I decided I wanted to try and blend this with Picasso, and the teacher gave me a little guidance on how I might try and take it further than I'd originally planned. Here's the Picasso I was using as inspiration - It's called Still Life, February 4, 1922.
You can totally see why I thought they went together, right? lol.
So I did an initial sketch on the brown paper on the table and got super excited about it. Then I did a first iteration (we were encouraged to do multiples of the same thing in a row for practice and progress.)
I absolutely loved my original sketch (obviously, since I cut it out and kept it!) But I was trying too hard on the first "real" attempt... trying to match Picasso's lines using pen and ink instead of a brush. I was also sloppy in my background and it was too bold without reason. But it was a fabulous learning experience. I started a second one and the teacher was pretty psyched about what I was doing at the end of that class. I picked it up again in the last class and then quickly moved to a 3rd version after talking to him and identifying what I loved about my sketch and didn't like about my first two versions.
Anyway, I'll definitely keep working in my sketchbook! I'm signed up to start Sketchbook Skool in July, and also registered for another class at SAIC - Beginning Drawing, also starting in July. I can kind of draw, but I have no formal foundation aside from exercises I've done from books and infrequent attempts at drawing stuff, so I really want to go back and start filling in some of those gaps so I can get better.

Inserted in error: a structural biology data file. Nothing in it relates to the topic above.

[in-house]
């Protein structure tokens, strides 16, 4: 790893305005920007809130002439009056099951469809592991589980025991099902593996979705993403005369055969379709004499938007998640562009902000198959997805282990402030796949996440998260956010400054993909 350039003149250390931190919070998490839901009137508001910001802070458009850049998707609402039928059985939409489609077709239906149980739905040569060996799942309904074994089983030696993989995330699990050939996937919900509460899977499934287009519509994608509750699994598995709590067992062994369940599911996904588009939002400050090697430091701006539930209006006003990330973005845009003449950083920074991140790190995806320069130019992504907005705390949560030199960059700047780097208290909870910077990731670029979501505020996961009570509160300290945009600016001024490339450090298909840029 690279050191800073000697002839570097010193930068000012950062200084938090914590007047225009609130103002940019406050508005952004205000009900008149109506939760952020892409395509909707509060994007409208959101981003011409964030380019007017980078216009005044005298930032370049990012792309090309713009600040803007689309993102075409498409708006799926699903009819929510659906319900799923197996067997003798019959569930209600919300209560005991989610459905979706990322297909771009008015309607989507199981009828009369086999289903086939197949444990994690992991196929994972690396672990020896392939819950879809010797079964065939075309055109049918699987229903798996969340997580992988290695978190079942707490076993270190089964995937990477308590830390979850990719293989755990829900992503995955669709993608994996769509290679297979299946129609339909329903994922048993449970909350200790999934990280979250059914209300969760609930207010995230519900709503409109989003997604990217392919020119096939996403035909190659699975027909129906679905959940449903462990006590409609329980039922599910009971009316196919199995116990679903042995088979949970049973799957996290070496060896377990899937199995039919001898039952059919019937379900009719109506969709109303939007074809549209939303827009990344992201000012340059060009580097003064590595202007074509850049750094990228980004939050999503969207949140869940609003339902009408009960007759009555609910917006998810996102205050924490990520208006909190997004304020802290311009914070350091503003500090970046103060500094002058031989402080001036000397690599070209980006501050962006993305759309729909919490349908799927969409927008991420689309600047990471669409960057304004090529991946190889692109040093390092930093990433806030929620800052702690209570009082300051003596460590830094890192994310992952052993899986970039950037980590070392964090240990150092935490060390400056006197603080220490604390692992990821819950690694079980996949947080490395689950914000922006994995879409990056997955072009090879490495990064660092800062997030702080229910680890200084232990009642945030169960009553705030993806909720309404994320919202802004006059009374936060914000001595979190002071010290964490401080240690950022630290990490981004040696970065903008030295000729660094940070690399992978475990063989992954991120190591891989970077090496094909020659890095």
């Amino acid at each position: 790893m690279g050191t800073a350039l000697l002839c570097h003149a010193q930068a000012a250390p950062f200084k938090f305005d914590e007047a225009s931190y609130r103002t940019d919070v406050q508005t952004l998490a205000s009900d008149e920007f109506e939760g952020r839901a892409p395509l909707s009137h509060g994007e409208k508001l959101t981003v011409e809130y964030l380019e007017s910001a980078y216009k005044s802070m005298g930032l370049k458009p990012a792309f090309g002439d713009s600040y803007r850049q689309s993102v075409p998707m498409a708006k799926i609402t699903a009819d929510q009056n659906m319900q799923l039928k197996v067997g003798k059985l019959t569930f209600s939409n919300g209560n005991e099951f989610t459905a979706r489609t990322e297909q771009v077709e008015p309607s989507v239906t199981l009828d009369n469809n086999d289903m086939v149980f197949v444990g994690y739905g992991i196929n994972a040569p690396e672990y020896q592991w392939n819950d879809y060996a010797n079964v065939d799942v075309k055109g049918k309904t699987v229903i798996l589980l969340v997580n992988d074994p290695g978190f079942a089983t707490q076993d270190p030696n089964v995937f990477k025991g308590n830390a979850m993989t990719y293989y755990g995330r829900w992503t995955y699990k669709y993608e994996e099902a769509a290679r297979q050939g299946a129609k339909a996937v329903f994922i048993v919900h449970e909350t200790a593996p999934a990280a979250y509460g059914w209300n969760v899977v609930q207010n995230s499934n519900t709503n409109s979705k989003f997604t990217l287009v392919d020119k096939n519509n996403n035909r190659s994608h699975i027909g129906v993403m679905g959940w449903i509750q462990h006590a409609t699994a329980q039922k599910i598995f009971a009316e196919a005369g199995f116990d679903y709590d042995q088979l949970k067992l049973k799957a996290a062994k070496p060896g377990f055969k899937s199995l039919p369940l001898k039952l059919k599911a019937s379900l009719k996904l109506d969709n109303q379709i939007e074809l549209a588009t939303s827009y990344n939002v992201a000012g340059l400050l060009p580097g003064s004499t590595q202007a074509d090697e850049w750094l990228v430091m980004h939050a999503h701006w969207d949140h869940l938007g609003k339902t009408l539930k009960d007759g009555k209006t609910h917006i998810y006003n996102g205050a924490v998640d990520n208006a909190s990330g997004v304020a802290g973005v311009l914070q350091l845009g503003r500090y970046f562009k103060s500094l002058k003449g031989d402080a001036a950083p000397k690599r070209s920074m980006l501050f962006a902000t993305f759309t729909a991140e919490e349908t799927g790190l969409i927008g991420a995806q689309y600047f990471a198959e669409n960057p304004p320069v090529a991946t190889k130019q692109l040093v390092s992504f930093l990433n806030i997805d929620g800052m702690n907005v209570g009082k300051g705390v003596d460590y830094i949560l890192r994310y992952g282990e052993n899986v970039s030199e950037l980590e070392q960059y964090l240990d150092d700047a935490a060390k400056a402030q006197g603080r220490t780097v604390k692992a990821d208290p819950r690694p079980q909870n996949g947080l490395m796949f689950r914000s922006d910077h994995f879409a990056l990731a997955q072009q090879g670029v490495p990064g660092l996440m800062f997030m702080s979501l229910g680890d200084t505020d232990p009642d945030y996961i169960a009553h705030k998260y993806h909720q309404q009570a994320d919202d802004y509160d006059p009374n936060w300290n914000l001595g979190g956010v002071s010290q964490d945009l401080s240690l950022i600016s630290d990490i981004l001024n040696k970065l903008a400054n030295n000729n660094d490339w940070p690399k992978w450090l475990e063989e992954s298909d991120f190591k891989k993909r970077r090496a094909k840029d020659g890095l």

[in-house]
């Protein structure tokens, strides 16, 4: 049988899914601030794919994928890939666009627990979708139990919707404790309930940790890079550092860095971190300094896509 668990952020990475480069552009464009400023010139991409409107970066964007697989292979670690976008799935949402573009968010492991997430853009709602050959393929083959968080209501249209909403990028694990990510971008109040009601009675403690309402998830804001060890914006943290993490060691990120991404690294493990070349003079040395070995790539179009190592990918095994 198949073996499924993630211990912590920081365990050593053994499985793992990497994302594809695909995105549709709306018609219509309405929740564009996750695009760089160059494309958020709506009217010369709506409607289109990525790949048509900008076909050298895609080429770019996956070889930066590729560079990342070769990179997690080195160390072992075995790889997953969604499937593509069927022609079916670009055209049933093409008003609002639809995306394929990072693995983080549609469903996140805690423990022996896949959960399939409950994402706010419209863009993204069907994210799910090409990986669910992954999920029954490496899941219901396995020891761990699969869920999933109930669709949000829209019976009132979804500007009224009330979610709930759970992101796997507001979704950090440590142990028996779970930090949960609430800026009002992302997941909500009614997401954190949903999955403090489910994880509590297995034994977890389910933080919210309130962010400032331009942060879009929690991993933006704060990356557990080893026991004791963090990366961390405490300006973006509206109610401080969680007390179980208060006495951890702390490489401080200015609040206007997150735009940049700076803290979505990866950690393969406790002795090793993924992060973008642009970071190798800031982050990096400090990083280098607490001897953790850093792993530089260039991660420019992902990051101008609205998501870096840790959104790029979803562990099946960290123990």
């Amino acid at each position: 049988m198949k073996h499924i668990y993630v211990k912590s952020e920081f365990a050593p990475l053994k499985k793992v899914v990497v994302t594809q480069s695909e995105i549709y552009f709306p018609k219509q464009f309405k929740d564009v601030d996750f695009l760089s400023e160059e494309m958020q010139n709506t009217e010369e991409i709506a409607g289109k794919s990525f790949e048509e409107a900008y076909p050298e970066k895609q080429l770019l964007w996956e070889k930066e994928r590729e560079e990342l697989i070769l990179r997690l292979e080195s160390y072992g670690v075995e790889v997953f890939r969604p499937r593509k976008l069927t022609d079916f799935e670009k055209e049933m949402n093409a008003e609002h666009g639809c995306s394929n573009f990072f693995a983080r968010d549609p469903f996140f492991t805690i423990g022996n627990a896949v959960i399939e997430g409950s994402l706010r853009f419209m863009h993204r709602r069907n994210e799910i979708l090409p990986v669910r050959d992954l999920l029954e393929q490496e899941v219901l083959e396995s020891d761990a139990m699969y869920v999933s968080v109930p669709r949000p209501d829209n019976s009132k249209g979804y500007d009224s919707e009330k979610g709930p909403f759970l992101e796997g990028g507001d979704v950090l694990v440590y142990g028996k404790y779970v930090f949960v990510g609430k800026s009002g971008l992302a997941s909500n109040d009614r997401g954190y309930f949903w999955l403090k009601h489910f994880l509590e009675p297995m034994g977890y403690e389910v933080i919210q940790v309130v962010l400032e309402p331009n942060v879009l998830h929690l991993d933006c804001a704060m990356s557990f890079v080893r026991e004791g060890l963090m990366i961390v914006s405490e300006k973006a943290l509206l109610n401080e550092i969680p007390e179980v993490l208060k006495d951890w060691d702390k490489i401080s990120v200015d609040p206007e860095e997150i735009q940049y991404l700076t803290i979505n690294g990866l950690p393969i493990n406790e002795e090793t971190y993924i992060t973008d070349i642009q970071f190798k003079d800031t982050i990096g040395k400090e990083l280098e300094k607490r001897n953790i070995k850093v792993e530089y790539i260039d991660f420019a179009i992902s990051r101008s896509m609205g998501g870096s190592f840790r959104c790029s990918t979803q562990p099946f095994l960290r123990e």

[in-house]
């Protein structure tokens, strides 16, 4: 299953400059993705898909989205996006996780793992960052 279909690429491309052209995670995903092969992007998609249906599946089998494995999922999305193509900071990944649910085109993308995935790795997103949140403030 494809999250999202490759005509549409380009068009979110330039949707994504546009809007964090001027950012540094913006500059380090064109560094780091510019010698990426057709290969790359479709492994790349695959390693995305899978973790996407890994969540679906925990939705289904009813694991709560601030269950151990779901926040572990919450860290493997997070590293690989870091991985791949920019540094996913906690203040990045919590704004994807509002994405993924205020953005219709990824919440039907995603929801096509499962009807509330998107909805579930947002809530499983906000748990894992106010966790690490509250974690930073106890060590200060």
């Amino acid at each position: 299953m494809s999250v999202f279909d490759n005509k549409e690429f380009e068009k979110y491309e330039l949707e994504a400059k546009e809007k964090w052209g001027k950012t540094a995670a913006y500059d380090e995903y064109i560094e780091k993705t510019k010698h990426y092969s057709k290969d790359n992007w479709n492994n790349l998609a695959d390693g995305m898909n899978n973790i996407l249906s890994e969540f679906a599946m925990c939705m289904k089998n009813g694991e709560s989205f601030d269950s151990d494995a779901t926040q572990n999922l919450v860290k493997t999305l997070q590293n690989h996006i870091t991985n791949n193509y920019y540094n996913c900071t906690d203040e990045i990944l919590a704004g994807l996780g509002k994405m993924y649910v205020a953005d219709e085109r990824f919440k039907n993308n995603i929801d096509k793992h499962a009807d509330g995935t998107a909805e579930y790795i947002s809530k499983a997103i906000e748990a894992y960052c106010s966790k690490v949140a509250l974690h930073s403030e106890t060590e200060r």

Anyway, this class was awesome - I learned a lot, and it really opened my mind and took me out of my comfort zone. I can't wait to keep going with new classes! How lucky am I to have pretty much the best art school in the country right here? Along with one of the best museums in the country? And I've already been to two art festivals this summer. I have to say, I'm liking living in Chicago so far! (Of course, I haven't been here during a whole winter yet. Let's talk again in March. lol.)
I have to say, I was pretty excited when I found out that Orly Avineri had stencil designs coming out with StencilGirl... I've been following her work for years! And I was doubly excited to participate in today's blog hop sharing her new stencils... available starting today!
This is the stencil I received to work with... it's called Soft Bones and I kind of love it.
When I saw it, I immediately thought that I wanted to do something in encaustics with it. Why, you ask? Well seeing as I've never done any work with encaustics, it seems like the natural choice, right? But I wanted that kind of soft, melting, dimensional, layered, slightly translucent look, so encaustics it was! (Maybe also an excuse to try it out and use the supplies I'd gathered? It's possible, lol.) I figured if it didn't work, I would use it another way, but no harm in trying!
Here's what I did, and below are some details... (and be sure to scroll all the way down for the other blogs to visit, as well as a giveaway!)
First... I wouldn't suggest that a first timer try this without some prep work. I was actually pretty intimidated by the medium and held off on it for a long time because everything I read about it started talking about ventilation, fire extinguishers and safety measures, etc... which you absolutely need and should follow. But it's not as scary as it might seem. I read a bit, watched some short videos, but also watched this online encaustics class by Michelle Belto and took copious notes! (If you're interested, that class is worth the price of the download.)
This is not a tutorial... just sayin'. Because, you know... one sort-of-successful encaustic painting does not an expert make! But these are general steps that I took so you can see how it came together :)